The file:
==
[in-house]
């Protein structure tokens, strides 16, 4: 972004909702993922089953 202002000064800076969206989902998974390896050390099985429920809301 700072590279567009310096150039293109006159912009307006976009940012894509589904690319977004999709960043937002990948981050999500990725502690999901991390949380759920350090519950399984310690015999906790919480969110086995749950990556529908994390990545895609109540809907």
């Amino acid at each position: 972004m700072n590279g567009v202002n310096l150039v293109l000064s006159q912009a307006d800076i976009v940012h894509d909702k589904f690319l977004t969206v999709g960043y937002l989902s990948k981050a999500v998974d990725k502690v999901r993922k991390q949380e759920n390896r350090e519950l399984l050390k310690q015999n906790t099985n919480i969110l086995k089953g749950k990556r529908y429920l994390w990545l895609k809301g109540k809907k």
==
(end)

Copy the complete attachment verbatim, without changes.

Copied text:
[in-house]
């Protein structure tokens, strides 16, 4: 972004909702993922089953 202002000064800076969206989902998974390896050390099985429920809301 700072590279567009310096150039293109006159912009307006976009940012894509589904690319977004999709960043937002990948981050999500990725502690999901991390949380759920350090519950399984310690015999906790919480969110086995749950990556529908994390990545895609109540809907």
């Amino acid at each position: 972004m700072n590279g567009v202002n310096l150039v293109l000064s006159q912009a307006d800076i976009v940012h894509d909702k589904f690319l977004t969206v999709g960043y937002l989902s990948k981050a999500v998974d990725k502690v999901r993922k991390q949380e759920n390896r350090e519950l399984l050390k310690q015999n906790t099985n919480i969110l086995k089953g749950k990556r529908y429920l994390w990545l895609k809301g109540k809907k």